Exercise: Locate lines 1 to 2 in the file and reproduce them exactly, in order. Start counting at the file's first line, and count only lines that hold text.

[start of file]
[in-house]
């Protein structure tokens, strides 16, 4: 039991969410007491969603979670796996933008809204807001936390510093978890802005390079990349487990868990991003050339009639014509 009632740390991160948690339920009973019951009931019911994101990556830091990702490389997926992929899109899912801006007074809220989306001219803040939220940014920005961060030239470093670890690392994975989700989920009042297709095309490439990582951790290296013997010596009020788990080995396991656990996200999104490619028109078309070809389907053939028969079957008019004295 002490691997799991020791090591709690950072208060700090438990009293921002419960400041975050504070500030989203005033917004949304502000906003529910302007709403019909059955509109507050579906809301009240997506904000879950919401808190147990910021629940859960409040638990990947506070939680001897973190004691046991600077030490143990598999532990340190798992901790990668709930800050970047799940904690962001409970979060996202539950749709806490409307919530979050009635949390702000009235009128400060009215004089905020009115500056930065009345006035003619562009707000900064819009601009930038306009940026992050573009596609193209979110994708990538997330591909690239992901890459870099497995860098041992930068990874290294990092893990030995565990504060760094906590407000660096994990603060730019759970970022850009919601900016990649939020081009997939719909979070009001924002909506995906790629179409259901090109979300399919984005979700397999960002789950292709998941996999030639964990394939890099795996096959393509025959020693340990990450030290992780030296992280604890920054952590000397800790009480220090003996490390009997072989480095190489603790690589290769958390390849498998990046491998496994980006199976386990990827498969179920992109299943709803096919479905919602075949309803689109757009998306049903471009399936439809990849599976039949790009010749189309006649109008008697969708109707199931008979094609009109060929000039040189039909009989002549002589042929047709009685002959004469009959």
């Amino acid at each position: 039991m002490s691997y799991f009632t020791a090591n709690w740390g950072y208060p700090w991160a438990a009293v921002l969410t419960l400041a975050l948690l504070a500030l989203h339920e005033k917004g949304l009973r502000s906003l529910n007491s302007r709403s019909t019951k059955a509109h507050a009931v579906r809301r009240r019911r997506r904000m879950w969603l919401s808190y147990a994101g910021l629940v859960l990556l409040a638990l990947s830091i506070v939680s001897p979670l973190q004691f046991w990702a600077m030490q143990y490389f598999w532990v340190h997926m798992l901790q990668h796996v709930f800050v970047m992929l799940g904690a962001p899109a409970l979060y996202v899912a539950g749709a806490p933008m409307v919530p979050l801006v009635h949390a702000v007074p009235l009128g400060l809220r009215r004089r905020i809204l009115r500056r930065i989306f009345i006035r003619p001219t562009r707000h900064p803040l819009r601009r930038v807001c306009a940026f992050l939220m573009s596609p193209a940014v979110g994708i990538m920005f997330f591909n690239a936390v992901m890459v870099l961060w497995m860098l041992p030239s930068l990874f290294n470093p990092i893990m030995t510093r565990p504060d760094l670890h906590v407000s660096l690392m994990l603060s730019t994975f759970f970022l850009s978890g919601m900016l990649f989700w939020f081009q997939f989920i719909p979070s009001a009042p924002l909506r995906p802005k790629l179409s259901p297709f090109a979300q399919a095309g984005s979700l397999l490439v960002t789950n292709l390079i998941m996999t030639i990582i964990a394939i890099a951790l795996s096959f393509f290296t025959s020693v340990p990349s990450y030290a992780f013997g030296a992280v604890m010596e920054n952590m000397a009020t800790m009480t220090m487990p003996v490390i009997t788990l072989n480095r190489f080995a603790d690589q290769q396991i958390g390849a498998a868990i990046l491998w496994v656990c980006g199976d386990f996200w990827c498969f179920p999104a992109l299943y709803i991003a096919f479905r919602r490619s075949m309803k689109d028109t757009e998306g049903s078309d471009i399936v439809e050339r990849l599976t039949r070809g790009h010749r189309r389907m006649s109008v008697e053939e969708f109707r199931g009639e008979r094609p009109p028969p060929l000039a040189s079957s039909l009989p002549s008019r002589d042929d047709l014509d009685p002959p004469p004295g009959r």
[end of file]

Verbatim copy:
[in-house]
């Protein structure tokens, strides 16, 4: 039991969410007491969603979670796996933008809204807001936390510093978890802005390079990349487990868990991003050339009639014509 009632740390991160948690339920009973019951009931019911994101990556830091990702490389997926992929899109899912801006007074809220989306001219803040939220940014920005961060030239470093670890690392994975989700989920009042297709095309490439990582951790290296013997010596009020788990080995396991656990996200999104490619028109078309070809389907053939028969079957008019004295 002490691997799991020791090591709690950072208060700090438990009293921002419960400041975050504070500030989203005033917004949304502000906003529910302007709403019909059955509109507050579906809301009240997506904000879950919401808190147990910021629940859960409040638990990947506070939680001897973190004691046991600077030490143990598999532990340190798992901790990668709930800050970047799940904690962001409970979060996202539950749709806490409307919530979050009635949390702000009235009128400060009215004089905020009115500056930065009345006035003619562009707000900064819009601009930038306009940026992050573009596609193209979110994708990538997330591909690239992901890459870099497995860098041992930068990874290294990092893990030995565990504060760094906590407000660096994990603060730019759970970022850009919601900016990649939020081009997939719909979070009001924002909506995906790629179409259901090109979300399919984005979700397999960002789950292709998941996999030639964990394939890099795996096959393509025959020693340990990450030290992780030296992280604890920054952590000397800790009480220090003996490390009997072989480095190489603790690589290769958390390849498998990046491998496994980006199976386990990827498969179920992109299943709803096919479905919602075949309803689109757009998306049903471009399936439809990849599976039949790009010749189309006649109008008697969708109707199931008979094609009109060929000039040189039909009989002549002589042929047709009685002959004469009959």